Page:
Using the well-placed hyphen is important because your overall presentation makes a world of difference to your editor, agent, publisher, and readers. That may seem counterintuitive because the writing is equally important, but it’s the presentation that tends to enhance your credibility as a writer. (Especially if you self-publish and are doing your own first-draft editing.)

Pro Tip : I’m creating a few cheat sheets and a video series on some of the topics I’ve covered so far, and if you’d like to be in the loop for when they’ll be ready, just go to my website and email me, letting me know you’d like to be added to my Grammar List!! I look forward to seeing you!

Please take a minute and join in the discussion! I’d love to hear from you!

Conversation Time!!

Of the three Dash articles, which has been your favorite, and why? Let me know in the Comments!

(If you haven’t read the other two articles, go read them!! You might find them useful. Click here.)

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Punctuation Series: How to Edit Em Dashes

Punctuation-Series-How-to-Edit-Em-Dashes-tisha-martin-author-editor

Continuing from last month’s instalment on editing the dash. . .

In the world of grammar and punctuation, there are three types of dash (hyphen, en dash, and em dash). “So what?” you say. “Ah,” but I say, “presentation is everything, especially when it comes to the publishing world. And your presentation of such a small thing as a dash is crucial to your book’s success.”

Working with the dash can be tricky, boring, and downright distressing at times. As a writer and an editor, I completely understand your frustration with grammar and punctuation altogether.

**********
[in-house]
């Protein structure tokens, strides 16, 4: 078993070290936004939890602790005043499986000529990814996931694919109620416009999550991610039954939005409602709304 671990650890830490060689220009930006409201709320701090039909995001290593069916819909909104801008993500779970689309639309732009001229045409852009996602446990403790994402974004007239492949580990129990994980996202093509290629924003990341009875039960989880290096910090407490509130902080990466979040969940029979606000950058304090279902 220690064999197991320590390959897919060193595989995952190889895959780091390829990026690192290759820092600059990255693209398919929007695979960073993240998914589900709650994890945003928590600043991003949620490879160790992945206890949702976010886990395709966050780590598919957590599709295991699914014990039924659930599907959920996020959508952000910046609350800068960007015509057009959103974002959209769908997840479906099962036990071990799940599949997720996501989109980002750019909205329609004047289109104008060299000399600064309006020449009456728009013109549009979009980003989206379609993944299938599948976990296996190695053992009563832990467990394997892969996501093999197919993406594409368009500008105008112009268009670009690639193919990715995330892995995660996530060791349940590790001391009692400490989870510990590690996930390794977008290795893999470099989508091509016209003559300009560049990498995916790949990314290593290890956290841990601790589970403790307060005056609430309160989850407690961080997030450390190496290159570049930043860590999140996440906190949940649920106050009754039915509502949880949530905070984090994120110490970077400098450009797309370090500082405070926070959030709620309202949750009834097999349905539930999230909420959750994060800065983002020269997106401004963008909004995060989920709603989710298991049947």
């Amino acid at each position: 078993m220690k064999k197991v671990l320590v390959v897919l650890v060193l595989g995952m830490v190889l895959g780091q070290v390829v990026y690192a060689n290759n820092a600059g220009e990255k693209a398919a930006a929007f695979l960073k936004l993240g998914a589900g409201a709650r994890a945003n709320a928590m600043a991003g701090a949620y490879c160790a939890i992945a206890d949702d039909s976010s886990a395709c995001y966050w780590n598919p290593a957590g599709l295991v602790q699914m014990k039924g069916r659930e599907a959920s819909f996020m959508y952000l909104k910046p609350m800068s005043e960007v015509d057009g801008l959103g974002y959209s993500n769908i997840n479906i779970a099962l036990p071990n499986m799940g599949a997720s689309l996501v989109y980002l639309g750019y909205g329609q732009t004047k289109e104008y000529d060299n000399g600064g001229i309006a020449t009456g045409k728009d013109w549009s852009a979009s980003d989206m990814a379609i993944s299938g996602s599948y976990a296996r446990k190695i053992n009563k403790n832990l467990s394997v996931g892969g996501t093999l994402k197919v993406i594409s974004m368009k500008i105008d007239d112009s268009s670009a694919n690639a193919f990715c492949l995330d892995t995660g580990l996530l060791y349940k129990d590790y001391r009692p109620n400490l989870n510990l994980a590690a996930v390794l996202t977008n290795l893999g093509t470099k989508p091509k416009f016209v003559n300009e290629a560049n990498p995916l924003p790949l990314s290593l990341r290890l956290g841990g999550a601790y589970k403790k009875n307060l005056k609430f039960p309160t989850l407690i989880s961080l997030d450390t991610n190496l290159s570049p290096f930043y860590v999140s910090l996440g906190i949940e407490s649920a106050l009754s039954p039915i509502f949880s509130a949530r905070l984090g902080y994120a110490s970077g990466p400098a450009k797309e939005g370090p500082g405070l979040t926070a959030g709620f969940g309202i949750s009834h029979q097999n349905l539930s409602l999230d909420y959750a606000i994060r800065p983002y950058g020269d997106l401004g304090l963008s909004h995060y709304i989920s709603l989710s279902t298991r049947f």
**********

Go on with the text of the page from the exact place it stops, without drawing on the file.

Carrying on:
You’d rather write, right? Right! So let’s continue our focus on a simple, easy-to-understand punctuation series that I hope will be a help and encouragement to you—allowing you more time to write well.

If you feel like you’re back in grammar school, please take heart—and know that this isn’t going to be a boring, stuffy ‘nother grammar lesson.

It may seem like the dash is not important, but they are, especially if you use a lot of extra information in your prose or poetry. And that’s nearly every piece of writing, so I invite you to stay for this little journey. This is by no means an exhaustive list, but merely to give you a tool to use in your self-editing journey, should you choose to do so.

Why Paying Attention to the Dash Is Important

  • Appearance is everything, appearance is everything, appearance . . . yeah
  • The difference is subtle, like missing the road sign on the highway
  • Using the dash correctly shows you care about your story, your editor, and your readers

In this blog post, let’s look at one of the dashes, the em dash. And my text for today is The Chicago Manual of Style, chapter six.